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7 things you need to know about surrogacy

Surrogacy FAQs

When it comes to having children, not everyone can or wants to follow the traditional methods. Surrogacy is a relatively new concept, and there are still a few stigmas surrounding it. More women than ever before are having children through medical intervention, so there is a lot to learn about this non-traditional method of bringing life into the world. If you are considering becoming a surrogate, or you want to know more about how to go about this process, this article will highlight seven vital things to know first.

1. What is surrogacy?

Surrogacy is a unique way to build a family through an agreement between the intended parents and a woman willing to be their surrogate. A surrogacy agreement involves a willing woman choosing to become pregnant through a transfer of an embryo, and then carrying the baby to term for the intended parents.

Anyone who meets the criteria can be a surrogate – it can be a friend, relative, or even a willing stranger. Check out this recent post about surrogacy requirements for more info.

2. Traditional surrogacy

In traditional surrogacy, a willing woman is artificially inseminated with the sperm, which can either be the father’s or a donor’s sperm. She then carries the baby to term and gives it to the couple. She is technically the biological mother of the child because the egg that gets fertilized is hers.

Traditional surrogacy works for women who want to have children but cannot. Usually, their eggs cannot be used, or they are unable to carry a pregnancy to term for medical reasons.

3. Gestational surrogacy

Gestational surrogacy involves a process known as in vitro fertilization, or IVF. IVF has some inherent risk factors to consider, but overall, this process can be done safely if it is done correctly by a professional. Don’t be fooled by some of the most common fertility myths surrounding IVF.

Through IVF the intended mother’s eggs are collected and then fertilized by the father’s sperm or a donor’s sperm. The fertilized embryo is placed in the surrogate’s uterus, and she carries it to term. In gestational surrogacy, the surrogate is not the biological mother of the child because it was not her egg that was used for the child.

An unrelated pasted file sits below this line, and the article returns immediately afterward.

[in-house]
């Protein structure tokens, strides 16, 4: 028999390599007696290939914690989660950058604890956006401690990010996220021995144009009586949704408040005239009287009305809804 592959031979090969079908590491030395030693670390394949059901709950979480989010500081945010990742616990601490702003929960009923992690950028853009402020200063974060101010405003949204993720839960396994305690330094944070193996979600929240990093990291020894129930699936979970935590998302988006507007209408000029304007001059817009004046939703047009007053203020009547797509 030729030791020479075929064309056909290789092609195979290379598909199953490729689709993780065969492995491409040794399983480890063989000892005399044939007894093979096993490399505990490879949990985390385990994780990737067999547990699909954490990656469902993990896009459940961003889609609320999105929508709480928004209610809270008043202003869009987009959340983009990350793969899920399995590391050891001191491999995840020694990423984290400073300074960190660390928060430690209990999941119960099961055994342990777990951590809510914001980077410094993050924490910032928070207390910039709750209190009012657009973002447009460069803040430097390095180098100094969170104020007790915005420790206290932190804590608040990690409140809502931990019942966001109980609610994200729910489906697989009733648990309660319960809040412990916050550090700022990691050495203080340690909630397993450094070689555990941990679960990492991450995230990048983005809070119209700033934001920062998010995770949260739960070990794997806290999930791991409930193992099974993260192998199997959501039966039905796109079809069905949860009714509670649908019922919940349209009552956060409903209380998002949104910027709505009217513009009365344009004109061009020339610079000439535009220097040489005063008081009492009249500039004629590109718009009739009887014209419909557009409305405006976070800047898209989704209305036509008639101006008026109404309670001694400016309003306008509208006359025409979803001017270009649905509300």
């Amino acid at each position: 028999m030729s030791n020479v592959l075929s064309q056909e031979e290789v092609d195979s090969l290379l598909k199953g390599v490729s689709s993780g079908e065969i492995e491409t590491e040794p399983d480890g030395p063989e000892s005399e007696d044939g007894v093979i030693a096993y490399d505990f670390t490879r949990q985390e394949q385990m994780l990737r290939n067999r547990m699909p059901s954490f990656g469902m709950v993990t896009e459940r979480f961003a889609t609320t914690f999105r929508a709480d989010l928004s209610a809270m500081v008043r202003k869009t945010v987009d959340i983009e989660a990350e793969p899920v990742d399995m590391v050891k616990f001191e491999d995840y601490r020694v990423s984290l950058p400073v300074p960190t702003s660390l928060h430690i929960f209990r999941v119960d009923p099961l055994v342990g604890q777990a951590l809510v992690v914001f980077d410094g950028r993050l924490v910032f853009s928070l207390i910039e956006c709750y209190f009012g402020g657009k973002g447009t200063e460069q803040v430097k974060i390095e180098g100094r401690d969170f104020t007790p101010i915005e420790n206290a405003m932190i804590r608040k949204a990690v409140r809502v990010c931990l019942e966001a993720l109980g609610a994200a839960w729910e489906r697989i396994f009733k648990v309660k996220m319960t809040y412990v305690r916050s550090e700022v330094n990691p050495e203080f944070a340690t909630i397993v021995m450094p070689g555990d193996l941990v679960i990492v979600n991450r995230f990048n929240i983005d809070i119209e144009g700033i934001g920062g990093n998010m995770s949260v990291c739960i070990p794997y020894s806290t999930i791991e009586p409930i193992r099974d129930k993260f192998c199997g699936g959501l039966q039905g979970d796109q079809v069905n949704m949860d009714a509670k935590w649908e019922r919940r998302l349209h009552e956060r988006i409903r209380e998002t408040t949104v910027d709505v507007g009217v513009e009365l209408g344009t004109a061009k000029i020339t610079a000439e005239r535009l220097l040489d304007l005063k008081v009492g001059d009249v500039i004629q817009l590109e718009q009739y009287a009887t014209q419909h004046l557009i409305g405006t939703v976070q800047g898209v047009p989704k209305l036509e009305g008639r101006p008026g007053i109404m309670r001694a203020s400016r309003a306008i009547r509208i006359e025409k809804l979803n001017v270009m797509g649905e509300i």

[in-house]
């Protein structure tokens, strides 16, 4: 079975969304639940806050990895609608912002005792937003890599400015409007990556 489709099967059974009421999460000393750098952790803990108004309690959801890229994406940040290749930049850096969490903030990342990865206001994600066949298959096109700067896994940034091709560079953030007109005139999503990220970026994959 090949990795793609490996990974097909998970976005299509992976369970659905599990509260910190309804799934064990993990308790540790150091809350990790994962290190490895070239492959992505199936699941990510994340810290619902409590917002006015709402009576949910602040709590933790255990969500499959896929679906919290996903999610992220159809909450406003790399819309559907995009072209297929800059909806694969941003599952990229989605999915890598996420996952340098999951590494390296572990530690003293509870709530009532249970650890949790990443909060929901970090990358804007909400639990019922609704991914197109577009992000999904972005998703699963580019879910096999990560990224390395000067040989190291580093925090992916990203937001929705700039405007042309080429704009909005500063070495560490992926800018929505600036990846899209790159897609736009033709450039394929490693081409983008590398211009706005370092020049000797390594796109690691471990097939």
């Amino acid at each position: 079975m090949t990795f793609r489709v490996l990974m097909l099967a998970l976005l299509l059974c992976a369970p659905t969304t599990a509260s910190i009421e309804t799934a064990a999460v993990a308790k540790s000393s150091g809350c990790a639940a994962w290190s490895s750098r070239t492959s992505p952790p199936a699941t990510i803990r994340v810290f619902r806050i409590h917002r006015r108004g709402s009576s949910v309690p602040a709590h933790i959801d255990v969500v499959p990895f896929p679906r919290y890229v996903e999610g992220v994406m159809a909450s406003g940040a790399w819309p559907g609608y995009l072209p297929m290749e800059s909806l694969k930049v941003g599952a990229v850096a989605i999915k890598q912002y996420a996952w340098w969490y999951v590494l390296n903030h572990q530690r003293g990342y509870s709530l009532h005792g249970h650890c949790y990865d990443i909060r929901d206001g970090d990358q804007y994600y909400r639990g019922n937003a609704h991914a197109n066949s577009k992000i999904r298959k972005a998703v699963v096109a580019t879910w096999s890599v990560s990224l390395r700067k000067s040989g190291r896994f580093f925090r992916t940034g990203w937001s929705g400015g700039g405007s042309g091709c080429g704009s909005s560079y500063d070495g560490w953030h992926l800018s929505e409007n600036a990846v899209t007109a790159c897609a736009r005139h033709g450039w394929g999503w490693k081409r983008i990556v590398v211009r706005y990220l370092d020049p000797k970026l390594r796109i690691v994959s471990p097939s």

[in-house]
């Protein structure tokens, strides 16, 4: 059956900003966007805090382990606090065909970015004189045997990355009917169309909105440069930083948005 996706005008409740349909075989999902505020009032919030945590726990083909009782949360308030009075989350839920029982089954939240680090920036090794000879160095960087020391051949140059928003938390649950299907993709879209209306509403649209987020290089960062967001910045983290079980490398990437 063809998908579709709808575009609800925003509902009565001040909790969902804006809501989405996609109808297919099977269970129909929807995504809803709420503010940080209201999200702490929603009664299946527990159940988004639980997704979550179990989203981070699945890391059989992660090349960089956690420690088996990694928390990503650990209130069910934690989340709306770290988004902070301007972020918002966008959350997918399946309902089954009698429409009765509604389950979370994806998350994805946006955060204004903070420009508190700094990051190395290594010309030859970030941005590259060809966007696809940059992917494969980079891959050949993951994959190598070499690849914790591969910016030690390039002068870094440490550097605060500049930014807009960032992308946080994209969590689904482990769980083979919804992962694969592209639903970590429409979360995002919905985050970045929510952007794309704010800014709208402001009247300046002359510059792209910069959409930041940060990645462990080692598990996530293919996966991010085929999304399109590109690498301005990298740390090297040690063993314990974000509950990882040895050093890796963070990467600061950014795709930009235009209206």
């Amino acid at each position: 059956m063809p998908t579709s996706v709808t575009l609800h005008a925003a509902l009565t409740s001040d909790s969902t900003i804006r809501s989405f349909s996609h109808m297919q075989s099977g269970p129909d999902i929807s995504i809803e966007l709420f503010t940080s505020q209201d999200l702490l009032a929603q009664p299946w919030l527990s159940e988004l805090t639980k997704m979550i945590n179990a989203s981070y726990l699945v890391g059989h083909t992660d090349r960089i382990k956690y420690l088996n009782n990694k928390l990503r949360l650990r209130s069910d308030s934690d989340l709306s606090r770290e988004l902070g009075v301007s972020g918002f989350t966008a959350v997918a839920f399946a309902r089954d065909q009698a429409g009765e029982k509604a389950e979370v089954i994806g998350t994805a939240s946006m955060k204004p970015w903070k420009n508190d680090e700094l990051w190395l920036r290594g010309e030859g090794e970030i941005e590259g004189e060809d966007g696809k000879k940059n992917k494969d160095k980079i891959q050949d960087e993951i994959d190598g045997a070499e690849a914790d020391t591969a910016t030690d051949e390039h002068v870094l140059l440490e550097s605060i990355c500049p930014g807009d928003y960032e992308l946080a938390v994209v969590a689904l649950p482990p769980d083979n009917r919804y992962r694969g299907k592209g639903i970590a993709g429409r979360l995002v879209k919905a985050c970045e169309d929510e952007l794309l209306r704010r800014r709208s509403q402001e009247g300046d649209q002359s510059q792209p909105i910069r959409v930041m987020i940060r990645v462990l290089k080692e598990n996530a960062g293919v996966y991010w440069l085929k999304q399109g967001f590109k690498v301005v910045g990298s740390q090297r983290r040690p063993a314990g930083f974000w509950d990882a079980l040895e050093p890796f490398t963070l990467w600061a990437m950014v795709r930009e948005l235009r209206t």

This method is often preferred because it gives the intended parents genetic ties to the baby.

4. Medical reasons

With many celebrities opting to use surrogates these days, surrogacy can easily be confused with a process done for vanity or convenience for the mother. Surrogacy is rarely executed for these reasons, and it isn’t intended to spare the mother’s body from pregnancy.

Surrogacy is only ever recommended for medical reasons, such as an inability to carry a child or if the mother has a medical condition that contraindicates pregnancy.

5. Who is surrogacy meant for?

Surrogates typically need to have had a baby before, that way there is a history of previous complications or issues with full-term pregnancies. Surrogacy is meant for someone who cannot conceive a child or has a medical condition that prohibits them from falling pregnant. Surrogacy is also an option for LGBTQ+ couples who want a baby.

The fees involved can vary depending on your requirements and situation, so if you’re thinking to yourself “how much does a surrogate cost?” then you need to know that the answer isn’t going to be cut and dry.

6. The requirements

Women who want to register to become surrogates need to be at least 21 years old, and in good health. Becoming a surrogate is a beautiful journey, but you need to be physically, mentally, and emotionally prepared for it.

The ideal surrogate will have:

  • a healthy BMI
  • have carried at least one pregnancy to term successfully
  • be off anti-depressants or anti-anxiety medication for 12 months

Those requirements give the baby the best possible chance without risking the life of your surrogate.

7. The average process

The average surrogacy process involves:

  • meeting with your doctor
  • finding a sperm donor (if necessary)
  • finding a surrogate
  • having them undergo the embryo transfer
  • completing all the legal paperwork
  • welcoming the delivery of the baby

These steps each have their unique challenges and requirements, which means that the entire process takes between 1 to 2 years to complete.

In conclusion

The surrogacy journey is a long one, and you need to have considered every aspect of it along the way. Surrogacy can be a smooth process if all rules and regulations have been strictly adhered to and everyone involved remains transparent and open throughout the journey.

Be honest to yourself and others about your anxieties and concerns. There is a good chance that everyone else is feeling the same way, and you can figure out the best way to support each other together.

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